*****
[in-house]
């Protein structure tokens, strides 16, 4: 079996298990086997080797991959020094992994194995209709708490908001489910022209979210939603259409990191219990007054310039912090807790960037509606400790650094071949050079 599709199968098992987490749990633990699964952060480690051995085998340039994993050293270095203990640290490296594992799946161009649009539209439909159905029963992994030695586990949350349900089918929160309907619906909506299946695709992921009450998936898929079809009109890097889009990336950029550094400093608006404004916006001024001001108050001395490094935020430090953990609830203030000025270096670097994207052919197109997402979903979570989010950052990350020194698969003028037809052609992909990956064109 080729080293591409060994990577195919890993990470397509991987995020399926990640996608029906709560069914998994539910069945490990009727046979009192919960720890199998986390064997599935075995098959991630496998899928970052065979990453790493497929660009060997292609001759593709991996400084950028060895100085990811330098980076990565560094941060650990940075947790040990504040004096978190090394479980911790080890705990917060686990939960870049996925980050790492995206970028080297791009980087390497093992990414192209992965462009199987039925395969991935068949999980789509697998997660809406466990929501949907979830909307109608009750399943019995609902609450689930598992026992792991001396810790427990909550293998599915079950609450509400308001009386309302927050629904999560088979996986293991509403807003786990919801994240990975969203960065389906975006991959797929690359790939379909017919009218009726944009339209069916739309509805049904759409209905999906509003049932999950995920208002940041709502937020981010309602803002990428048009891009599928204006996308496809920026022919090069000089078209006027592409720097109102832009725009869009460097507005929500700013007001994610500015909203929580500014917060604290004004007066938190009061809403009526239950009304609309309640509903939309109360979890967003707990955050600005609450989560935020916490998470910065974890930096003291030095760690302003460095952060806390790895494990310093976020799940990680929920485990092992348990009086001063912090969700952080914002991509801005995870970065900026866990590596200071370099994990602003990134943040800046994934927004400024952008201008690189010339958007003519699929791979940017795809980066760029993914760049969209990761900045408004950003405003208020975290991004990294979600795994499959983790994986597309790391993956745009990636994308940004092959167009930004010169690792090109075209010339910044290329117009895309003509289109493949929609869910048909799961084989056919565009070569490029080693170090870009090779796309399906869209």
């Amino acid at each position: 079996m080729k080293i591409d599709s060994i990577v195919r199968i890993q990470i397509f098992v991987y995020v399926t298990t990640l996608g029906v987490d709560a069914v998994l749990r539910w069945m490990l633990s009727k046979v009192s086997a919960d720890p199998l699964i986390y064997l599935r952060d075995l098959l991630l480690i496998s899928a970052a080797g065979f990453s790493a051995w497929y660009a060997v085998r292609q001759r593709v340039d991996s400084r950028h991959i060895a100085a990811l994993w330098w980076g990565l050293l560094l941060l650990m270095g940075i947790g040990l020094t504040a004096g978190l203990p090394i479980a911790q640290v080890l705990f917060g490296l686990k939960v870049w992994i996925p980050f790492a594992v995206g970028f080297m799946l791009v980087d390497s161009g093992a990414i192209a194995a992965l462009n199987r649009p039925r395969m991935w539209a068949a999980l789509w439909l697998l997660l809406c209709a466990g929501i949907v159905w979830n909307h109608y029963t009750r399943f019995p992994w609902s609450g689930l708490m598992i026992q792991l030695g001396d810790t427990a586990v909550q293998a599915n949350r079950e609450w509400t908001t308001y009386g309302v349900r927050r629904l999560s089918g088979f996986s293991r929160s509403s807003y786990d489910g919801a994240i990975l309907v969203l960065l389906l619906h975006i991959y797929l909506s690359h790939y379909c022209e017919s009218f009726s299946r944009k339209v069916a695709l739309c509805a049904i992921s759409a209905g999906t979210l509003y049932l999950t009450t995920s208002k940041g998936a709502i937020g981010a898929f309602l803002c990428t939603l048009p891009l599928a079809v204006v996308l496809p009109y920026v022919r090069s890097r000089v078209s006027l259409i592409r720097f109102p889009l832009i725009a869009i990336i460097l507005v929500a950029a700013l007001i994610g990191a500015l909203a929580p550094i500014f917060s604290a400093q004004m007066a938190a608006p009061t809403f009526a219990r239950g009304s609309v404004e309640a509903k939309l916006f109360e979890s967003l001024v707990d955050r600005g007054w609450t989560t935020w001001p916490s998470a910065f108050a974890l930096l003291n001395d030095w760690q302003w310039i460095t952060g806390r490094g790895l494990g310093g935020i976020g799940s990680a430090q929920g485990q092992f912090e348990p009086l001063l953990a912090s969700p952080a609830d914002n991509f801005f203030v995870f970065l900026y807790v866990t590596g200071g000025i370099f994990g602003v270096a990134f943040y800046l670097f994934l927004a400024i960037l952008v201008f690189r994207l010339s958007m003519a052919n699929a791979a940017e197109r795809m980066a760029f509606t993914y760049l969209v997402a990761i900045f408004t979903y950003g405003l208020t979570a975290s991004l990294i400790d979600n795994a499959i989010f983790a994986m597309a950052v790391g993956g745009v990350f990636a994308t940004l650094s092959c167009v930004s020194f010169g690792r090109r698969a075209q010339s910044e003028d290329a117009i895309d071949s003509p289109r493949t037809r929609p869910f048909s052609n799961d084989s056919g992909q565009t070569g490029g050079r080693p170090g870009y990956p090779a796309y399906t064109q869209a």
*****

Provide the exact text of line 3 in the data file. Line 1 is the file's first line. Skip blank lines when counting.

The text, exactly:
């Amino acid at each position: 079996m080729k080293i591409d599709s060994i990577v195919r199968i890993q990470i397509f098992v991987y995020v399926t298990t990640l996608g029906v987490d709560a069914v998994l749990r539910w069945m490990l633990s009727k046979v009192s086997a919960d720890p199998l699964i986390y064997l599935r952060d075995l098959l991630l480690i496998s899928a970052a080797g065979f990453s790493a051995w497929y660009a060997v085998r292609q001759r593709v340039d991996s400084r950028h991959i060895a100085a990811l994993w330098w980076g990565l050293l560094l941060l650990m270095g940075i947790g040990l020094t504040a004096g978190l203990p090394i479980a911790q640290v080890l705990f917060g490296l686990k939960v870049w992994i996925p980050f790492a594992v995206g970028f080297m799946l791009v980087d390497s161009g093992a990414i192209a194995a992965l462009n199987r649009p039925r395969m991935w539209a068949a999980l789509w439909l697998l997660l809406c209709a466990g929501i949907v159905w979830n909307h109608y029963t009750r399943f019995p992994w609902s609450g689930l708490m598992i026992q792991l030695g001396d810790t427990a586990v909550q293998a599915n949350r079950e609450w509400t908001t308001y009386g309302v349900r927050r629904l999560s089918g088979f996986s293991r929160s509403s807003y786990d489910g919801a994240i990975l309907v969203l960065l389906l619906h975006i991959y797929l909506s690359h790939y379909c022209e017919s009218f009726s299946r944009k339209v069916a695709l739309c509805a049904i992921s759409a209905g999906t979210l509003y049932l999950t009450t995920s208002k940041g998936a709502i937020g981010a898929f309602l803002c990428t939603l048009p891009l599928a079809v204006v996308l496809p009109y920026v022919r090069s890097r000089v078209s006027l259409i592409r720097f109102p889009l832009i725009a869009i990336i460097l507005v929500a950029a700013l007001i994610g990191a500015l909203a929580p550094i500014f917060s604290a400093q004004m007066a938190a608006p009061t809403f009526a219990r239950g009304s609309v404004e309640a509903k939309l916006f109360e979890s967003l001024v707990d955050r600005g007054w609450t989560t935020w001001p916490s998470a910065f108050a974890l930096l003291n001395d030095w760690q302003w310039i460095t952060g806390r490094g790895l494990g310093g935020i976020g799940s990680a430090q929920g485990q092992f912090e348990p009086l001063l953990a912090s969700p952080a609830d914002n991509f801005f203030v995870f970065l900026y807790v866990t590596g200071g000025i370099f994990g602003v270096a990134f943040y800046l670097f994934l927004a400024i960037l952008v201008f690189r994207l010339s958007m003519a052919n699929a791979a940017e197109r795809m980066a760029f509606t993914y760049l969209v997402a990761i900045f408004t979903y950003g405003l208020t979570a975290s991004l990294i400790d979600n795994a499959i989010f983790a994986m597309a950052v790391g993956g745009v990350f990636a994308t940004l650094s092959c167009v930004s020194f010169g690792r090109r698969a075209q010339s910044e003028d290329a117009i895309d071949s003509p289109r493949t037809r929609p869910f048909s052609n799961d084989s056919g992909q565009t070569g490029g050079r080693p170090g870009y990956p090779a796309y399906t064109q869209a």